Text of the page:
Permits? We Don't Need No Stinkin' Permits
As a home buyer, I'm quite diligent about researching a property I'm seriously considering for my family's next home. I'm curious about future plans for development, past or potential environmental issues, or if a neighboring farm is going to become a retirement camp for aging carnival performers. Well, maybe that last one could be pretty cool.
Examining a Property's Previous Permit History
One of the steps that I take is a trip to the township offices. I'm primarily interested in what would be needed, should I plan significant repairs, restorations, or additions. Each time, the municipal staff has been quite helpful, including letting me view the file on the parcel I'm considering. These files usually contain the previous zoning/permit history. On one occasion, there was no record of a permit or inspections for a recent basement conversion into a complete in-law suite (this didn't surprise me as there was no emergency egress). Another showed no record for a newer family room addition. The most recent was a brand new multilevel deck built without approval.
Some seller's property disclosure forms include a section to list structural changes or alterations. Then there's questions about whether permits and final approvals were obtained. In my experience, many have not listed major recent changes and some list major work performed, but permits were not necessary. As a home inspector, there have been many occasions when I've recommended that buyers contact the local zoning/building department. The recommendation is based on inspection findings that show consistent, substandard work on recent improvements or alterations. Many of the issues that I find would likely not have occurred if the proper permit, inspection, and approval process had occurred. As an occasional expert witness, I've seen situations where new owners have taken legal action against previous owners. Attorneys have often extended the action to include everyone involved with the property and its sale.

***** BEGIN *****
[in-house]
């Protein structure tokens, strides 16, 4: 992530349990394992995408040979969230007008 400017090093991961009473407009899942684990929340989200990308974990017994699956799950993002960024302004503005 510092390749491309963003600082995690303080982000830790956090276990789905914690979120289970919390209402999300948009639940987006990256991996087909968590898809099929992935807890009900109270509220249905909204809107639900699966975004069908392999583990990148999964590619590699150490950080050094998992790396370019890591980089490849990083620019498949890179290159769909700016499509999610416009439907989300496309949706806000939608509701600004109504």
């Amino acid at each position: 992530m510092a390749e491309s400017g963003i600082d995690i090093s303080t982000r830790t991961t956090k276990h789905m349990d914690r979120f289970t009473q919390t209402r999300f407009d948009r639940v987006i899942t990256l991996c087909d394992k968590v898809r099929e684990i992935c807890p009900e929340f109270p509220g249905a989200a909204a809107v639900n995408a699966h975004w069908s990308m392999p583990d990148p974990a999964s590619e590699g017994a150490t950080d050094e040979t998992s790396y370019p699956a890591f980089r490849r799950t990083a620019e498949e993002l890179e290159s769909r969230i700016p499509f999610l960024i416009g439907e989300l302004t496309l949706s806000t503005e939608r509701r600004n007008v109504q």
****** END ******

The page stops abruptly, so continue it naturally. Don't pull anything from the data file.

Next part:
The Importance of Permits
I've also heard of municipalities, having discovered previous work performed without a permit, required subsequent owners pay fines and/or make any corrections to meet current code standards. There have been some instances where alterations, improvements and even additions were required to be removed. Although individual municipalities vary in what specific items require permits, here are some common improvements and alterations that likely would require approval and inspections:
1. Any addition to, or extension of, the original building
2. Finishing a basement or attic
3. Structural alterations, like moving load-bearing walls or making window/door openings larger
4. Any remodeling that requires adding or moving plumbing, heating or electrical components (i.e. kitchen and bath remodels)
5. Replacing or making changes to HVAC equipment, electrical service or any electrical devices or wiring
6. Building or replacing a deck, porch, patio or anything that adds to the impervious surfaces of the property
7. Adding a shed, carport, garage, swimming pool, or spa
Some other items that have required permits in a few, but not all jurisdictions include re-roofing, installing a wood/coal/pellet stove or other combustion appliance, replacing a water heater, installing a fence and demolition of part of a building or outbuilding.
Some homeowners rely on their contractors to obtain the permit and inspections. They assume the contractor would know what work requires a permit and they take responsibility for the process. Unfortunately, there have been many cases where contractors have failed to follow the local rules or intentionally deceived clients into thinking permits were obtained. There was one case where the contractor, when questioned about the permit, went to the extreme of having a friend come to the property to impersonate a building inspector.
Whether or not there are any "red flags", indicating non-approved work on a property, I think it's wise to call or visit the local building/zoning department, to get the known history of a property and inquire about possible future improvements or changes.
William Kibbel III is a home inspector and restoration consultant specializing in historic residential and commercial buildings. He is vice president of Tri-County Inspection Company serving Southeastern Pennsylvania and Central New Jersey.